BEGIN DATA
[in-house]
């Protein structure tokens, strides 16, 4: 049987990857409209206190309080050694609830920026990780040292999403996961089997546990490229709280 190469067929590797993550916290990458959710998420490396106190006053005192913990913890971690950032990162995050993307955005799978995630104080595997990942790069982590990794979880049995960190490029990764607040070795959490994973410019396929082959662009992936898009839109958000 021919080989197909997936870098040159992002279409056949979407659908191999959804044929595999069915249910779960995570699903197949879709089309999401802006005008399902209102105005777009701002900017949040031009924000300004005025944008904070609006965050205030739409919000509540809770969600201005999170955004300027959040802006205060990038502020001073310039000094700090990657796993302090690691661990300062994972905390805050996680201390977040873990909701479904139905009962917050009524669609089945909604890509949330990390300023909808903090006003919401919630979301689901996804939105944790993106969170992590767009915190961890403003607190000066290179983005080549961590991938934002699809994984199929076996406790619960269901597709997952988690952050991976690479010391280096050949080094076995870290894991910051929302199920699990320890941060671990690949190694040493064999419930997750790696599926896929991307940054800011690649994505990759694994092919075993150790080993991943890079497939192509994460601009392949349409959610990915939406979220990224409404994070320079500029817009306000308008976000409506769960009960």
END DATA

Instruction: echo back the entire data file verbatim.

[in-house]
């Protein structure tokens, strides 16, 4: 049987990857409209206190309080050694609830920026990780040292999403996961089997546990490229709280 190469067929590797993550916290990458959710998420490396106190006053005192913990913890971690950032990162995050993307955005799978995630104080595997990942790069982590990794979880049995960190490029990764607040070795959490994973410019396929082959662009992936898009839109958000 021919080989197909997936870098040159992002279409056949979407659908191999959804044929595999069915249910779960995570699903197949879709089309999401802006005008399902209102105005777009701002900017949040031009924000300004005025944008904070609006965050205030739409919000509540809770969600201005999170955004300027959040802006205060990038502020001073310039000094700090990657796993302090690691661990300062994972905390805050996680201390977040873990909701479904139905009962917050009524669609089945909604890509949330990390300023909808903090006003919401919630979301689901996804939105944790993106969170992590767009915190961890403003607190000066290179983005080549961590991938934002699809994984199929076996406790619960269901597709997952988690952050991976690479010391280096050949080094076995870290894991910051929302199920699990320890941060671990690949190694040493064999419930997750790696599926896929991307940054800011690649994505990759694994092919075993150790080993991943890079497939192509994460601009392949349409959610990915939406979220990224409404994070320079500029817009306000308008976000409506769960009960």